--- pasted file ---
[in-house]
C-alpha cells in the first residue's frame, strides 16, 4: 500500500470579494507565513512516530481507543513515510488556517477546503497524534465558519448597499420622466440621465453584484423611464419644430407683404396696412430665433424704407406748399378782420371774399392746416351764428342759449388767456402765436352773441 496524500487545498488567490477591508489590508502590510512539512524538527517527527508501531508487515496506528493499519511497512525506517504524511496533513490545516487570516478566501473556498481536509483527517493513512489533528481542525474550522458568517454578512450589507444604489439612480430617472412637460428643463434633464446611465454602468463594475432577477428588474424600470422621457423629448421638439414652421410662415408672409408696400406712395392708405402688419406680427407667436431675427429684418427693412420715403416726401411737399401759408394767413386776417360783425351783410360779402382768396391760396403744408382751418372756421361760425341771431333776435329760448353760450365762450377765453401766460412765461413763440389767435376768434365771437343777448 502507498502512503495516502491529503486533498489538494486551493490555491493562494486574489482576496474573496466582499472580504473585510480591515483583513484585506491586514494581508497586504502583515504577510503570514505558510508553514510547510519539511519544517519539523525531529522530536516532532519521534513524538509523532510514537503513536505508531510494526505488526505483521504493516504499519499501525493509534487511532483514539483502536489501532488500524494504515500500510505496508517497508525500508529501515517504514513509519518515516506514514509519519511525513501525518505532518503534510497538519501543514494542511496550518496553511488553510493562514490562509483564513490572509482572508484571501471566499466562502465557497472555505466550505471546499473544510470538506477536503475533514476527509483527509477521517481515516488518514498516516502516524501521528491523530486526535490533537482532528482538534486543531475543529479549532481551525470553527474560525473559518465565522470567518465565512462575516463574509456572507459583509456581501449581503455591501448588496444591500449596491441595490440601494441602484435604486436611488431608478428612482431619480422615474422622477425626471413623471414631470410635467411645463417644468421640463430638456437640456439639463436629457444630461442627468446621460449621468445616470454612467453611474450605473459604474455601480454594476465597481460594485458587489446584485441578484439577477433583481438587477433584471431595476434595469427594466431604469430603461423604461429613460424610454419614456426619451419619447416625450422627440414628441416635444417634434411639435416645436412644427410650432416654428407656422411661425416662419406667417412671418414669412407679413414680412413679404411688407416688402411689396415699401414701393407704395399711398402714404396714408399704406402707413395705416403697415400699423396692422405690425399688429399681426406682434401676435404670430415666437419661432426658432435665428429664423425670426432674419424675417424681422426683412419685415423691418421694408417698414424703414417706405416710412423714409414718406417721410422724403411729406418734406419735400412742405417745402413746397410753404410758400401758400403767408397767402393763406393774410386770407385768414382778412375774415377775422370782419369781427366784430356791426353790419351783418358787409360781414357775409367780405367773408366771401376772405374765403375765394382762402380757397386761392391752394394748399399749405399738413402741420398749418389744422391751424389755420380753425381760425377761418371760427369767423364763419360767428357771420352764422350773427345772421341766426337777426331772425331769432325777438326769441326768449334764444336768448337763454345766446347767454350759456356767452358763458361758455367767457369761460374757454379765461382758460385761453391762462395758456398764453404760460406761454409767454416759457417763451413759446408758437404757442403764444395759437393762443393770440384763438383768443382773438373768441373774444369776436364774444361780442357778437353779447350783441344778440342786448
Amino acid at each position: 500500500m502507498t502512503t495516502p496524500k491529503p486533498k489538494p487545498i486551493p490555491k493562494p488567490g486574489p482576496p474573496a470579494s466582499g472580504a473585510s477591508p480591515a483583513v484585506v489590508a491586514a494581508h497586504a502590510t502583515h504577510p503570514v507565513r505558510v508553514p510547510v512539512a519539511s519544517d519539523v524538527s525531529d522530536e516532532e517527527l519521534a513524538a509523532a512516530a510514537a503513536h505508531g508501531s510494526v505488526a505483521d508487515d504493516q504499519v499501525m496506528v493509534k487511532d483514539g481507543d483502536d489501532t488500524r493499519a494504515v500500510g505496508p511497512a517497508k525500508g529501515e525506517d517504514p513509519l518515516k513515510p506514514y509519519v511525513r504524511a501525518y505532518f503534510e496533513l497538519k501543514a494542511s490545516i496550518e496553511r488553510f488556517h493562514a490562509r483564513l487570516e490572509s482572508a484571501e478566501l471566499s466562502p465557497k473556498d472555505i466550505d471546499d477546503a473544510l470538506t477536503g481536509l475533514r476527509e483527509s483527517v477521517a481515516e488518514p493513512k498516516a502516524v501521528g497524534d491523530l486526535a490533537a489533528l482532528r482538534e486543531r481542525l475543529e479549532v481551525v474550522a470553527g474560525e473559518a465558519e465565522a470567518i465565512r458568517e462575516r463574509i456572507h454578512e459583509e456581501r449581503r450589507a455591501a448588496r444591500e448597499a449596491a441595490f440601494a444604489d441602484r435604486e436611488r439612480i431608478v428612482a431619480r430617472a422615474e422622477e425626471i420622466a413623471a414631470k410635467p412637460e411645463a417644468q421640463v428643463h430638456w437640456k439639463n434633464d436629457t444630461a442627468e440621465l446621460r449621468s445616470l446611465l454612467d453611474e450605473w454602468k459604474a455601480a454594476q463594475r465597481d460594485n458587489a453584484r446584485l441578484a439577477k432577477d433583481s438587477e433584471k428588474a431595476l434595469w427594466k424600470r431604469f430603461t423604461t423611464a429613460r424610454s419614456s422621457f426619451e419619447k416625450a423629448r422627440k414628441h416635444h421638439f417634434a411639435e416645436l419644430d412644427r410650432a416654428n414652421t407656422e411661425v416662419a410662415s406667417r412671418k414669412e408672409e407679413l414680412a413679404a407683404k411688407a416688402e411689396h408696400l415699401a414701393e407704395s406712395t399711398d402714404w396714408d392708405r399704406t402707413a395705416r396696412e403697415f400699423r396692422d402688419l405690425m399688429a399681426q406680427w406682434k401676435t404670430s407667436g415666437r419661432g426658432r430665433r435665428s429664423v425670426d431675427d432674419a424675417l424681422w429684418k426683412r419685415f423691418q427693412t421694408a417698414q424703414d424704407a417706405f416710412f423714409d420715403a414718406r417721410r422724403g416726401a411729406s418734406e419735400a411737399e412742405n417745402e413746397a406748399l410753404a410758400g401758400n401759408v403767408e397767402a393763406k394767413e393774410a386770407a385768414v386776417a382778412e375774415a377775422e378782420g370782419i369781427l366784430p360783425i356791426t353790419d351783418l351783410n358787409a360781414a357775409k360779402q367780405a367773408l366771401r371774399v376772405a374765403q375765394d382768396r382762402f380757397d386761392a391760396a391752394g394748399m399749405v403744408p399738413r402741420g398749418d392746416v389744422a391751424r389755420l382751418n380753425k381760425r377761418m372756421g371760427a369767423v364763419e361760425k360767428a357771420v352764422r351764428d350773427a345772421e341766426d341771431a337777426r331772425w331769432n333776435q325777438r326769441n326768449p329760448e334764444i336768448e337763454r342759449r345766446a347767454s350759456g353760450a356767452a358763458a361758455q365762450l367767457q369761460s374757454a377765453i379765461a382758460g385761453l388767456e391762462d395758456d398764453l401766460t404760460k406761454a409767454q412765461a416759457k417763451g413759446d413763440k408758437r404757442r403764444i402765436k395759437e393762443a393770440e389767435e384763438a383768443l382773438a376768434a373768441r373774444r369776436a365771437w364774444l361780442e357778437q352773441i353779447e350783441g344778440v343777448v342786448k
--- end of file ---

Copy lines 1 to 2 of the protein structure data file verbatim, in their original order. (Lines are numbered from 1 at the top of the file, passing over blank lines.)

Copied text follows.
[in-house]
C-alpha cells in the first residue's frame, strides 16, 4: 500500500470579494507565513512516530481507543513515510488556517477546503497524534465558519448597499420622466440621465453584484423611464419644430407683404396696412430665433424704407406748399378782420371774399392746416351764428342759449388767456402765436352773441 496524500487545498488567490477591508489590508502590510512539512524538527517527527508501531508487515496506528493499519511497512525506517504524511496533513490545516487570516478566501473556498481536509483527517493513512489533528481542525474550522458568517454578512450589507444604489439612480430617472412637460428643463434633464446611465454602468463594475432577477428588474424600470422621457423629448421638439414652421410662415408672409408696400406712395392708405402688419406680427407667436431675427429684418427693412420715403416726401411737399401759408394767413386776417360783425351783410360779402382768396391760396403744408382751418372756421361760425341771431333776435329760448353760450365762450377765453401766460412765461413763440389767435376768434365771437343777448 502507498502512503495516502491529503486533498489538494486551493490555491493562494486574489482576496474573496466582499472580504473585510480591515483583513484585506491586514494581508497586504502583515504577510503570514505558510508553514510547510519539511519544517519539523525531529522530536516532532519521534513524538509523532510514537503513536505508531510494526505488526505483521504493516504499519499501525493509534487511532483514539483502536489501532488500524494504515500500510505496508517497508525500508529501515517504514513509519518515516506514514509519519511525513501525518505532518503534510497538519501543514494542511496550518496553511488553510493562514490562509483564513490572509482572508484571501471566499466562502465557497472555505466550505471546499473544510470538506477536503475533514476527509483527509477521517481515516488518514498516516502516524501521528491523530486526535490533537482532528482538534486543531475543529479549532481551525470553527474560525473559518465565522470567518465565512462575516463574509456572507459583509456581501449581503455591501448588496444591500449596491441595490440601494441602484435604486436611488431608478428612482431619480422615474422622477425626471413623471414631470410635467411645463417644468421640463430638456437640456439639463436629457444630461442627468446621460449621468445616470454612467453611474450605473459604474455601480454594476465597481460594485458587489446584485441578484439577477433583481438587477433584471431595476434595469427594466431604469430603461423604461429613460424610454419614456426619451419619447416625450422627440414628441416635444417634434411639435416645436412644427410650432416654428407656422411661425416662419406667417412671418414669412407679413414680412413679404411688407416688402411689396415699401414701393407704395399711398402714404396714408399704406402707413395705416403697415400699423396692422405690425399688429399681426406682434401676435404670430415666437419661432426658432435665428429664423425670426432674419424675417424681422426683412419685415423691418421694408417698414424703414417706405416710412423714409414718406417721410422724403411729406418734406419735400412742405417745402413746397410753404410758400401758400403767408397767402393763406393774410386770407385768414382778412375774415377775422370782419369781427366784430356791426353790419351783418358787409360781414357775409367780405367773408366771401376772405374765403375765394382762402380757397386761392391752394394748399399749405399738413402741420398749418389744422391751424389755420380753425381760425377761418371760427369767423364763419360767428357771420352764422350773427345772421341766426337777426331772425331769432325777438326769441326768449334764444336768448337763454345766446347767454350759456356767452358763458361758455367767457369761460374757454379765461382758460385761453391762462395758456398764453404760460406761454409767454416759457417763451413759446408758437404757442403764444395759437393762443393770440384763438383768443382773438373768441373774444369776436364774444361780442357778437353779447350783441344778440342786448